ExpiresByType text/css  "access plus 1 week"
# mod_expires end
# mod_deflate start
SetOutputFilter DEFLATE
DeflateCompressionLevel 9
# only partial gzip support
BrowserMatch ^Mozilla/4 gzip-only-text/html
# or none at all
BrowserMatch ^Mozilla/4\.0[678] no-gzip
# MSIE does support it and this rule exempts it from previous rule
BrowserMatch \bMSIE !no-gzip !gzip-only-text/html
# Don't touch already compressed files
SetEnvIfNoCase Request_URI \.(?:gif|jpe?g|png|pdf|zip|rar)$ no-gzip dont-vary
# help proxies
Header append Vary User-Agent env=!dont-vary
# mod_deflate end

These settings can be appended to Apache’s main configuration.

Does it work?

Of course we want to know if all these settings actually do something. Apache can be told to log the level of compression:

DeflateFilterNote Input instream
DeflateFilterNote Output outstream
DeflateFilterNote Ratio ratio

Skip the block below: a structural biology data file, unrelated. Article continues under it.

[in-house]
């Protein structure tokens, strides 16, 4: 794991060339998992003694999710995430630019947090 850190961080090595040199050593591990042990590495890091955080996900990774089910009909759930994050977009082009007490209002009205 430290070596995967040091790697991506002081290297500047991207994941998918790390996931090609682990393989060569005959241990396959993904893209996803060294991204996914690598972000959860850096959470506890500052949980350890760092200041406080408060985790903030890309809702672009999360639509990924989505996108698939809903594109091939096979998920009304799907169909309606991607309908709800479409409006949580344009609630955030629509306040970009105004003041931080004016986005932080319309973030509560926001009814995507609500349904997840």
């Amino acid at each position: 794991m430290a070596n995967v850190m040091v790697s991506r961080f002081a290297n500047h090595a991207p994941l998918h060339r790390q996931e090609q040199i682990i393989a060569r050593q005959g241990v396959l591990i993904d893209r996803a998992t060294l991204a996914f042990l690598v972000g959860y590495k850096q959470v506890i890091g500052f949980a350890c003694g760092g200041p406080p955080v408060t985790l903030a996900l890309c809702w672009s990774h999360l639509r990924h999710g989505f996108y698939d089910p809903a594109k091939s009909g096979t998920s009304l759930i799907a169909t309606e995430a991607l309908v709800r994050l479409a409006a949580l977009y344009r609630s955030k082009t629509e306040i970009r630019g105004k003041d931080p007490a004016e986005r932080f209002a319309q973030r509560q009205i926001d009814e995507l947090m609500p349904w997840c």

SetEnvIf Request_URI \.gif image-request
SetEnvIf Request_URI \.jpg image-request
SetEnvIf Request_URI \.jpeg image-request
SetEnvIf Request_URI \.png image-request
SetEnvIf Request_URI \.zip image-request
SetEnvIf Request_URI \.rar image-request
SetEnvIf Request_URI \.pdf image-request
LogFormat '%V "%r" %{outstream}n/%{instream}n (%{ratio}n%%)' deflate
CustomLog /var/log/httpd/deflate.log deflate env=!image-request

The DeflateFilterNote settings tell Apache to append compression ratios to the logs. The SetEnvIf settings tell Apache not to log this for certain file extensions (we don’t compress these anyway). The results can be seen in the newly made logfile /var/log/httpd/deflate.log.